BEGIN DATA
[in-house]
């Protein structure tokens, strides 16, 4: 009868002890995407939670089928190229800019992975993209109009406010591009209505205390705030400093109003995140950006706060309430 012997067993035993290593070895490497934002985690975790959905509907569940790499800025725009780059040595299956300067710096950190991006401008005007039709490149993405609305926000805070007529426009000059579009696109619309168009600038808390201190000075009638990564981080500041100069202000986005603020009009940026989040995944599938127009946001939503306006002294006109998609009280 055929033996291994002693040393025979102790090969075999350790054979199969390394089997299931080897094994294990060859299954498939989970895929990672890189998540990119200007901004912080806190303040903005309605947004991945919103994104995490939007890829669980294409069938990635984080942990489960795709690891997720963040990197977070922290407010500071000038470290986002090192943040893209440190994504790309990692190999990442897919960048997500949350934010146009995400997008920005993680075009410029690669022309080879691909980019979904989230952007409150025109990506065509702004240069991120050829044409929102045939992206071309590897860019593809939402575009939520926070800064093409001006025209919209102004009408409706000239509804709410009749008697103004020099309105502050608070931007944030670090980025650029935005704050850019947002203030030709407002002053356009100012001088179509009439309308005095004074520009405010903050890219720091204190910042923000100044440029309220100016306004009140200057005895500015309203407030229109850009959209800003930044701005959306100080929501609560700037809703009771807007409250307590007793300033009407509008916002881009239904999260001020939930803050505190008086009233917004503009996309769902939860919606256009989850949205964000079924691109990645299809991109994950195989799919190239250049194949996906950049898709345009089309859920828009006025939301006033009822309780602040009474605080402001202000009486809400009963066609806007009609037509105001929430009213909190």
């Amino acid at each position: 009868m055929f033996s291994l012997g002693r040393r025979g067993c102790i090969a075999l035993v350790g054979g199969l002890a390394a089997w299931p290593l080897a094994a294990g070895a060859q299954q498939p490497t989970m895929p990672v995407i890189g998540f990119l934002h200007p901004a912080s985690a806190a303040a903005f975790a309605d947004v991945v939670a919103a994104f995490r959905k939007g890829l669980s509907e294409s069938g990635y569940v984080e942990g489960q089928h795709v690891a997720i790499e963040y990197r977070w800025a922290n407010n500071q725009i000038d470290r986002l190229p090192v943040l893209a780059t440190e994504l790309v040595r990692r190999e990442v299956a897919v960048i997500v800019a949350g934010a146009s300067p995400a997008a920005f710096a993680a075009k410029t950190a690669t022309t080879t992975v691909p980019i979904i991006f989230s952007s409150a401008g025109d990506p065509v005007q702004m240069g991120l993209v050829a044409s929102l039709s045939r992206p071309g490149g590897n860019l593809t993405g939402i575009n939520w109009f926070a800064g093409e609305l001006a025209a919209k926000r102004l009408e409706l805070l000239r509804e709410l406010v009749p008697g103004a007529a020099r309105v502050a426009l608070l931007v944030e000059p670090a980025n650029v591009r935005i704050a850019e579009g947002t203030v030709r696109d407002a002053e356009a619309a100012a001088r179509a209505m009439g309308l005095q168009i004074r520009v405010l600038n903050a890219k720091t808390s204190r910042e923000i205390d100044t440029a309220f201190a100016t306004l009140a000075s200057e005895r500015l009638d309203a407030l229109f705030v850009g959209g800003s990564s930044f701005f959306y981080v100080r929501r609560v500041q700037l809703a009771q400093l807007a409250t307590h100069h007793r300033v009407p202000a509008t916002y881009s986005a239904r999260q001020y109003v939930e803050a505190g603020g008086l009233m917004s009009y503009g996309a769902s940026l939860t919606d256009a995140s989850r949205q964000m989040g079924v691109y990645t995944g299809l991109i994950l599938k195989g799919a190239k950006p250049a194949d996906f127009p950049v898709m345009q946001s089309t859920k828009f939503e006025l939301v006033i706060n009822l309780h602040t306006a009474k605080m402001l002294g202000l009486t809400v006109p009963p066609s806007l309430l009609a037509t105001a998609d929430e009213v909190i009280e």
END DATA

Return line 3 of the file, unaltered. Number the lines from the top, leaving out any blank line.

């Amino acid at each position: 009868m055929f033996s291994l012997g002693r040393r025979g067993c102790i090969a075999l035993v350790g054979g199969l002890a390394a089997w299931p290593l080897a094994a294990g070895a060859q299954q498939p490497t989970m895929p990672v995407i890189g998540f990119l934002h200007p901004a912080s985690a806190a303040a903005f975790a309605d947004v991945v939670a919103a994104f995490r959905k939007g890829l669980s509907e294409s069938g990635y569940v984080e942990g489960q089928h795709v690891a997720i790499e963040y990197r977070w800025a922290n407010n500071q725009i000038d470290r986002l190229p090192v943040l893209a780059t440190e994504l790309v040595r990692r190999e990442v299956a897919v960048i997500v800019a949350g934010a146009s300067p995400a997008a920005f710096a993680a075009k410029t950190a690669t022309t080879t992975v691909p980019i979904i991006f989230s952007s409150a401008g025109d990506p065509v005007q702004m240069g991120l993209v050829a044409s929102l039709s045939r992206p071309g490149g590897n860019l593809t993405g939402i575009n939520w109009f926070a800064g093409e609305l001006a025209a919209k926000r102004l009408e409706l805070l000239r509804e709410l406010v009749p008697g103004a007529a020099r309105v502050a426009l608070l931007v944030e000059p670090a980025n650029v591009r935005i704050a850019e579009g947002t203030v030709r696109d407002a002053e356009a619309a100012a001088r179509a209505m009439g309308l005095q168009i004074r520009v405010l600038n903050a890219k720091t808390s204190r910042e923000i205390d100044t440029a309220f201190a100016t306004l009140a000075s200057e005895r500015l009638d309203a407030l229109f705030v850009g959209g800003s990564s930044f701005f959306y981080v100080r929501r609560v500041q700037l809703a009771q400093l807007a409250t307590h100069h007793r300033v009407p202000a509008t916002y881009s986005a239904r999260q001020y109003v939930e803050a505190g603020g008086l009233m917004s009009y503009g996309a769902s940026l939860t919606d256009a995140s989850r949205q964000m989040g079924v691109y990645t995944g299809l991109i994950l599938k195989g799919a190239k950006p250049a194949d996906f127009p950049v898709m345009q946001s089309t859920k828009f939503e006025l939301v006033i706060n009822l309780h602040t306006a009474k605080m402001l002294g202000l009486t809400v006109p009963p066609s806007l309430l009609a037509t105001a998609d929430e009213v909190i009280e």